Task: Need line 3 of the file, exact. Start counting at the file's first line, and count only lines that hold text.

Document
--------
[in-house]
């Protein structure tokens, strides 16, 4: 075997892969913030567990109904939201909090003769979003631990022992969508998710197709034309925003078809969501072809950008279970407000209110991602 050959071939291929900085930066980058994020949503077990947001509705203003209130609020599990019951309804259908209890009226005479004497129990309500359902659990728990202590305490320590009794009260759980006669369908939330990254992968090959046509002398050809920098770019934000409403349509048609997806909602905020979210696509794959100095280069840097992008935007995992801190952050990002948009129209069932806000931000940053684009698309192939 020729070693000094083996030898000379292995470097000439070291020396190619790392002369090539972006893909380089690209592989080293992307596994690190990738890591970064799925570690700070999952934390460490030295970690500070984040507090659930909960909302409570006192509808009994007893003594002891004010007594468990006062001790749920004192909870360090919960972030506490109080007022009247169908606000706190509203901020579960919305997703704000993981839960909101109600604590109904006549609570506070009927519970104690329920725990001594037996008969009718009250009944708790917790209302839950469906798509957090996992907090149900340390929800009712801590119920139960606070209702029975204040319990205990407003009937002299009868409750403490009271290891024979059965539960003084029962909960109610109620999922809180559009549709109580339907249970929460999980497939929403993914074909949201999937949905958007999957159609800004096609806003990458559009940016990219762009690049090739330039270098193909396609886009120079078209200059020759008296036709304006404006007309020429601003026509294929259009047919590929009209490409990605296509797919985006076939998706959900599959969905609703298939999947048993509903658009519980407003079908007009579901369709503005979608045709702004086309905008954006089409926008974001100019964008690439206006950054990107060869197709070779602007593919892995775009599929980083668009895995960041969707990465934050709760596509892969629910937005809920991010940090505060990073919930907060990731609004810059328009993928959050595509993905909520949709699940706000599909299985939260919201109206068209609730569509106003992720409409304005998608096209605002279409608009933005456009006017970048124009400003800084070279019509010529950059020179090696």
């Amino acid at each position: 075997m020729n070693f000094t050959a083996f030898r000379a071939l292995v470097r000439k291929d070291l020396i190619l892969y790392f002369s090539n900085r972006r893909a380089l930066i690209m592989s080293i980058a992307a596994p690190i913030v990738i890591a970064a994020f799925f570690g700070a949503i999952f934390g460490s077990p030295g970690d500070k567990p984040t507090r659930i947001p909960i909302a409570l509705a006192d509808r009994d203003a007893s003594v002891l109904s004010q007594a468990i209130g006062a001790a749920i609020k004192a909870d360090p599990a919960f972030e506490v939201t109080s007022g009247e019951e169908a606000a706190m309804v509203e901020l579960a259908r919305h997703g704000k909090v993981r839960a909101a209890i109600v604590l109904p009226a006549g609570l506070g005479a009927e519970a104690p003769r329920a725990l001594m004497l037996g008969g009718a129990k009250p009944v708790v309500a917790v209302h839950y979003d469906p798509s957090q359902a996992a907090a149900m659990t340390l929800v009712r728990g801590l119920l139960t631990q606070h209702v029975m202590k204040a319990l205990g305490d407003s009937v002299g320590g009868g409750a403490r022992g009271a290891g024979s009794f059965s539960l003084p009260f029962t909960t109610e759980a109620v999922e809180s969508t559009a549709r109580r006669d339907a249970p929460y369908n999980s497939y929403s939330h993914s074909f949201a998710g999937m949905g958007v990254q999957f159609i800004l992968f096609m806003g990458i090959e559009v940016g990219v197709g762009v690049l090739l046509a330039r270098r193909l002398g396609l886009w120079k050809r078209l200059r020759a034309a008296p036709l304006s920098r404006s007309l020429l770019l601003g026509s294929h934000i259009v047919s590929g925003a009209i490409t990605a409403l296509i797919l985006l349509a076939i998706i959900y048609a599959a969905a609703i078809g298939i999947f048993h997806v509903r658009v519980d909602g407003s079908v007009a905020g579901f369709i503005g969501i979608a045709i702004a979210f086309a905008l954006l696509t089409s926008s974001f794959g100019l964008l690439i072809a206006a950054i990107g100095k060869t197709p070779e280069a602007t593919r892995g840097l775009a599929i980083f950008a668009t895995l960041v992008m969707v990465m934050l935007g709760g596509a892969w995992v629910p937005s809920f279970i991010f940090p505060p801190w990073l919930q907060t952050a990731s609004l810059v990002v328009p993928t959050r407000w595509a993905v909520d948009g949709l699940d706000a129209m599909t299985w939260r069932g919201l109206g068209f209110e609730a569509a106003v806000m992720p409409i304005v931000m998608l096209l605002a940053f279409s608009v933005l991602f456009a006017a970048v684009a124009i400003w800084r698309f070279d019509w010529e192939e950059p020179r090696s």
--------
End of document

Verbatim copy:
């Amino acid at each position: 075997m020729n070693f000094t050959a083996f030898r000379a071939l292995v470097r000439k291929d070291l020396i190619l892969y790392f002369s090539n900085r972006r893909a380089l930066i690209m592989s080293i980058a992307a596994p690190i913030v990738i890591a970064a994020f799925f570690g700070a949503i999952f934390g460490s077990p030295g970690d500070k567990p984040t507090r659930i947001p909960i909302a409570l509705a006192d509808r009994d203003a007893s003594v002891l109904s004010q007594a468990i209130g006062a001790a749920i609020k004192a909870d360090p599990a919960f972030e506490v939201t109080s007022g009247e019951e169908a606000a706190m309804v509203e901020l579960a259908r919305h997703g704000k909090v993981r839960a909101a209890i109600v604590l109904p009226a006549g609570l506070g005479a009927e519970a104690p003769r329920a725990l001594m004497l037996g008969g009718a129990k009250p009944v708790v309500a917790v209302h839950y979003d469906p798509s957090q359902a996992a907090a149900m659990t340390l929800v009712r728990g801590l119920l139960t631990q606070h209702v029975m202590k204040a319990l205990g305490d407003s009937v002299g320590g009868g409750a403490r022992g009271a290891g024979s009794f059965s539960l003084p009260f029962t909960t109610e759980a109620v999922e809180s969508t559009a549709r109580r006669d339907a249970p929460y369908n999980s497939y929403s939330h993914s074909f949201a998710g999937m949905g958007v990254q999957f159609i800004l992968f096609m806003g990458i090959e559009v940016g990219v197709g762009v690049l090739l046509a330039r270098r193909l002398g396609l886009w120079k050809r078209l200059r020759a034309a008296p036709l304006s920098r404006s007309l020429l770019l601003g026509s294929h934000i259009v047919s590929g925003a009209i490409t990605a409403l296509i797919l985006l349509a076939i998706i959900y048609a599959a969905a609703i078809g298939i999947f048993h997806v509903r658009v519980d909602g407003s079908v007009a905020g579901f369709i503005g969501i979608a045709i702004a979210f086309a905008l954006l696509t089409s926008s974001f794959g100019l964008l690439i072809a206006a950054i990107g100095k060869t197709p070779e280069a602007t593919r892995g840097l775009a599929i980083f950008a668009t895995l960041v992008m969707v990465m934050l935007g709760g596509a892969w995992v629910p937005s809920f279970i991010f940090p505060p801190w990073l919930q907060t952050a990731s609004l810059v990002v328009p993928t959050r407000w595509a993905v909520d948009g949709l699940d706000a129209m599909t299985w939260r069932g919201l109206g068209f209110e609730a569509a106003v806000m992720p409409i304005v931000m998608l096209l605002a940053f279409s608009v933005l991602f456009a006017a970048v684009a124009i400003w800084r698309f070279d019509w010529e192939e950059p020179r090696s």